Tax Attorney Mark Stone spoke at the International Tax Institute luncheon on February 18 discussing the consequences of Brexit for U.S. tax treaties. As the United Kingdom prepares to leave the European Union, questions regarding tax agreements remain. A common issue is that many treaties were drafted based on the assumption that a country would not leave the bloc. One example cited concerns equivalence; 16 U.S. treaties determine equivalent benefits based on EU membership alone and not by the benefits available under a comparable treaty. Leading U.S. tax reporter Lee A. Sheppard summarized the program, including Mr. Stone's remarks, in an article published in Tax Notes.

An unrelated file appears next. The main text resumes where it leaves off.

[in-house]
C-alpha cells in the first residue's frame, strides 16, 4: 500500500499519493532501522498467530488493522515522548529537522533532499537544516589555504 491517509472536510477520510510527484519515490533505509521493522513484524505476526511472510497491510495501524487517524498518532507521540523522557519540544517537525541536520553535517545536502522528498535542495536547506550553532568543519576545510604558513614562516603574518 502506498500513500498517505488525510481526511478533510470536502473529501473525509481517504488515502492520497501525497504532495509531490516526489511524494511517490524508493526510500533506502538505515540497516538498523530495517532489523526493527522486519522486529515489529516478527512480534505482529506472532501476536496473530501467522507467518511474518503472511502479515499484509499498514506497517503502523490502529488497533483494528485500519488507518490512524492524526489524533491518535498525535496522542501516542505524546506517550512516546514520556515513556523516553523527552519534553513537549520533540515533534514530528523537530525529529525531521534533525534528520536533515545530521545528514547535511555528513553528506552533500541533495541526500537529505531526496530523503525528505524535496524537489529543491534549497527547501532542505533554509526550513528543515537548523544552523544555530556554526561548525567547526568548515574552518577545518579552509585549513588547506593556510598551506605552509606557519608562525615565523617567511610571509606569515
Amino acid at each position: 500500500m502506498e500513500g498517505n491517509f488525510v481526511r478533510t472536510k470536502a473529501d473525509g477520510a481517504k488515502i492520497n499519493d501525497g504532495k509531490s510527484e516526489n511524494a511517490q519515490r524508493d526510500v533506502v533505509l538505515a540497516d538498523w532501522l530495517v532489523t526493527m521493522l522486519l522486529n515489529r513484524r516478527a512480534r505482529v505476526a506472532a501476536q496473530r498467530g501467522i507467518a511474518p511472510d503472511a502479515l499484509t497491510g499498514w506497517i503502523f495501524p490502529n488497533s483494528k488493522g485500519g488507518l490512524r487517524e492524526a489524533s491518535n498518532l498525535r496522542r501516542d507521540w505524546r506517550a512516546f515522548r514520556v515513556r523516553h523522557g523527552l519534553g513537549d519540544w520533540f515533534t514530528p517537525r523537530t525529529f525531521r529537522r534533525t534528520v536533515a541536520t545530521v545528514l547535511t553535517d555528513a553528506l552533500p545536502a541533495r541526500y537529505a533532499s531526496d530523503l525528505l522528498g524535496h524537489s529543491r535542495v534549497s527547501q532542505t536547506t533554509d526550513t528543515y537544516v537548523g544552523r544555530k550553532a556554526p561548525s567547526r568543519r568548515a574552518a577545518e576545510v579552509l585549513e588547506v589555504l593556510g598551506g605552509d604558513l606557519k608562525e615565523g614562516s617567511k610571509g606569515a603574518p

"Stone raised a question whether a British investor in a British company could be considered an equivalent beneficiary under the U.K.-U.S. treaty. The EU resident requirement is doubled up in that treaty... For a British investor, the British treaty is not a good enough equivalent treaty! The Treasury technical explanation, which is not binding, states that qualified persons who are U.S. or U.K. residents are equivalent beneficiaries. Stone pointed out that a literal post-Brexit reading of the provision would lead to the opposite conclusion."
READ: Brexit and Tax Planning
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